15. The method of claim 12, in which an area of the deformation function measures the similarity of the first data sequence and the second data sequence.

This invention relates generally to comparing finite data sequences, and more particularly to measuring a similarity between data sequences.


Temporal data sequences and spatial-temporal data sequences constitute a large portion of information stored in databases. Many applications need to measure similarity between data sequences instead of exact matches. A common way to analyze two time series signals or data sequences is to measure ‘distances’ between the two sequences. If the distance is zero, then the sequences are identical, and if the distance is less than a predetermined threshold, the sequences are considered similar.

Such analysis can be used in applications such as image retrieval, DNA pattern recognition, economic growth patterns, price and stock trends, weather and astrophysics patterns, and geological feature identification. For example, an image can be represented as a color histogram, which is a data sequence. Similar images have similar color histograms.

However, if the sequences have shape deformations, non-linear shifts, scaling, and phase shifts, then conventional distance metrics often fail. Furthermore, there is no method that can concurrently determine a distance metric between sequences, while aligning the sequences.

A major drawback of prior art ‘bin-by-bin’ distance measures, e.g., Minkowski, Intersection, Lorentzian, Chi, Bhattacharyya, etc., is that they account only for correspondences between bins with the same index. They do not use information across bins. For example, a shift of a bin index can result in larger distances, although the two sequences otherwise match, wielding erroneous results.

For color histograms of an image, quantization is yet another consideration. A slight change in lighting conditions can result in a corresponding shift in the color histogram. This causes the metrics to completely miss any similarity. Contribution of empty bins is also important. Weighted versions of the Minkowski metric can underestimate distances because they tend to accentuate the similarity between color sequences with many non-empty bins. Furthermore, not all sequences have the same number of bins, and the bin size can vary within the same sequence.

Not all distance measures can be extended to multi-dimensional sequences, e.g., the Kolmogrov-Smimov statistic. Computational complexity of cross-bin measures is higher than the bin-by-bin measures. In cases where the number of bins is large, or sequences are multi-dimensional, the earth mover's distance (EMD), the Hausdorff distance, and the quadratic form become infeasible.

Although cross-bin matching is possible for EMD, the Hausdorff, and the quadratic form distance, those methods do not have any mechanism to preserve the ordering of the sequences. Obviously, changing the order of the sequences can significantly deteriorate the accuracy of the distance when the similarity of the sequences is already marginal.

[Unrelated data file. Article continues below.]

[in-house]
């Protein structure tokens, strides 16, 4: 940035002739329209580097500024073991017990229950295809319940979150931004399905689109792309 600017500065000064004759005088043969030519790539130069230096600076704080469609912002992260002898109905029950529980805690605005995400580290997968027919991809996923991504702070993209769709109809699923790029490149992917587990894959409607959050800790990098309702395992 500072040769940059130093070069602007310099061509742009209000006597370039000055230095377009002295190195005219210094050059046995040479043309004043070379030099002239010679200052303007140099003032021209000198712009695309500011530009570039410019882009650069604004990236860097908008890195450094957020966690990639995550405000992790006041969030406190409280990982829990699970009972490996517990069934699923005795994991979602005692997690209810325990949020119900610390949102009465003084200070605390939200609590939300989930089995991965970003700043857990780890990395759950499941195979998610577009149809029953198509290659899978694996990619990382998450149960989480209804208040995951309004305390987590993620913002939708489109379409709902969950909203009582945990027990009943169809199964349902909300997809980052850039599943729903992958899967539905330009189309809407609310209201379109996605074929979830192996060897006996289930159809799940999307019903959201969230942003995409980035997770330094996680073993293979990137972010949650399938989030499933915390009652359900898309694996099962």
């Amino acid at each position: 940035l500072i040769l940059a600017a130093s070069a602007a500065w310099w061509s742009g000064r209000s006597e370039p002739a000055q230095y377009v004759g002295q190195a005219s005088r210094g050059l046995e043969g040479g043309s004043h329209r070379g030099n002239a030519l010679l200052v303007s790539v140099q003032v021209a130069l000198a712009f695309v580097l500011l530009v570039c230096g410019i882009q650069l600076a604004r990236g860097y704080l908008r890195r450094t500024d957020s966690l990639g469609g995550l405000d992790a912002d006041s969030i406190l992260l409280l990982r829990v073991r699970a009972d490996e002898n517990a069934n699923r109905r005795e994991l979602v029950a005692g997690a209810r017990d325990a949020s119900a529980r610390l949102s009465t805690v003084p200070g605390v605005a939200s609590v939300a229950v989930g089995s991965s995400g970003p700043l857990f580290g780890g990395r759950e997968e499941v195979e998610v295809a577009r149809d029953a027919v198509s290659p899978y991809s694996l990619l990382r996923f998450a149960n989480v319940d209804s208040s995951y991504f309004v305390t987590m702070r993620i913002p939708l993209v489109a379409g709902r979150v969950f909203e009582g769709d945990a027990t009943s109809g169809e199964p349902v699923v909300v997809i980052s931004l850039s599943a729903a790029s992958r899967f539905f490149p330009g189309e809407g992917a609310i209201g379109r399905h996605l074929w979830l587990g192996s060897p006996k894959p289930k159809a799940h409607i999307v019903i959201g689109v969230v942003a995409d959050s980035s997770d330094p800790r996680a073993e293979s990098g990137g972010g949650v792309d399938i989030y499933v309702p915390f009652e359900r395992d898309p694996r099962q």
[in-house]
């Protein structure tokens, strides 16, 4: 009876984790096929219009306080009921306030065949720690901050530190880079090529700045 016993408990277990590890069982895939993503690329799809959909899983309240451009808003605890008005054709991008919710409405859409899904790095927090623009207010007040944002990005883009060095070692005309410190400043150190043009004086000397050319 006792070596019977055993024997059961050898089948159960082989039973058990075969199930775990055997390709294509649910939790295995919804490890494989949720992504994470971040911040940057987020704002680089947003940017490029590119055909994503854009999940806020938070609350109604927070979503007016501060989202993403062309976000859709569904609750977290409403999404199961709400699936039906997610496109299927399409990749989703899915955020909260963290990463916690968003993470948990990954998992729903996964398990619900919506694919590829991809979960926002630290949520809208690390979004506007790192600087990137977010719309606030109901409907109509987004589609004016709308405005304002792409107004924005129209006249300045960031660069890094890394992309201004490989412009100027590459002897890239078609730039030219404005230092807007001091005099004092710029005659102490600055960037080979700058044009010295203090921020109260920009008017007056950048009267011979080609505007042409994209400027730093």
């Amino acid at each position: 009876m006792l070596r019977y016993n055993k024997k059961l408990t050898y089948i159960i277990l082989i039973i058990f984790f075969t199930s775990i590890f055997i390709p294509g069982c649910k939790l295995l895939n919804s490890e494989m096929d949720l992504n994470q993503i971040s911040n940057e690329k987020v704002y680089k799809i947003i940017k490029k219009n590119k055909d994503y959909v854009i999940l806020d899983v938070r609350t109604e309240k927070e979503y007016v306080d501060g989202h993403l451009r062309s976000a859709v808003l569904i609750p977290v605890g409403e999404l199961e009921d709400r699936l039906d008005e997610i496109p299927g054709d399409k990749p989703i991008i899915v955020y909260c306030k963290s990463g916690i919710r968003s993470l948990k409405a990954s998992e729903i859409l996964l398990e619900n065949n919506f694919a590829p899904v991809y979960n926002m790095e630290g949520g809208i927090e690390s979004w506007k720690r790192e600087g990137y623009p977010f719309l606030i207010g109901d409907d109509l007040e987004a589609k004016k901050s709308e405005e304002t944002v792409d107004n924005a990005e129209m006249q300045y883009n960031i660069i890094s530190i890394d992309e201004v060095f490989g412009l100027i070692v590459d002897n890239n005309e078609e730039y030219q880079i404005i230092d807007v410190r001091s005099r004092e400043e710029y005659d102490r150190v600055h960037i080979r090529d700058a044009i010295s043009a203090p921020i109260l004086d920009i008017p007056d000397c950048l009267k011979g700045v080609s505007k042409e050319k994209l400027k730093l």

The invention provides a method for determining a distance metric and deformation and transfer functions for evaluating a similarity of finite length data sequences. The method according to the invention is based on a cross-correlation matrix analysis and an extrapolation of a minimum cost path obtained by dynamic programming onto a deformation function and a transfer function.

Unlike conventional sequential (bin-by-bin) and non-sequential (cross-bin) methods that determine only a single scalar distance, the invention not only measures the distance, but also determines how two finite length data sequences are correlated with each other, in terms of a transfer function which can be non-parametric or parametric.

The invention can also be used to determine how color histograms of images acquired by different cameras or different lighting conditions are correlated.

Unlike prior art radiometric calibration methods, the method according to the invention does not require special, uniformly illuminated color charts, does not determine individual radiometric responses, does not depend on additional shape assumptions of the brightness transfer functions, and does not involve exposure control.

Furthermore, the method can model non-linear, non-parametric color mismatches. The method can also handle multiple cameras that have different color dynamic ranges.


FIG. 1 is a diagram of properties of a cross-correlation matrix and minimum cost path according to the invention;

FIG. 2 is a block diagram of a process for finding a minimum cost path in the cross-correlation matrix of FIG. 1;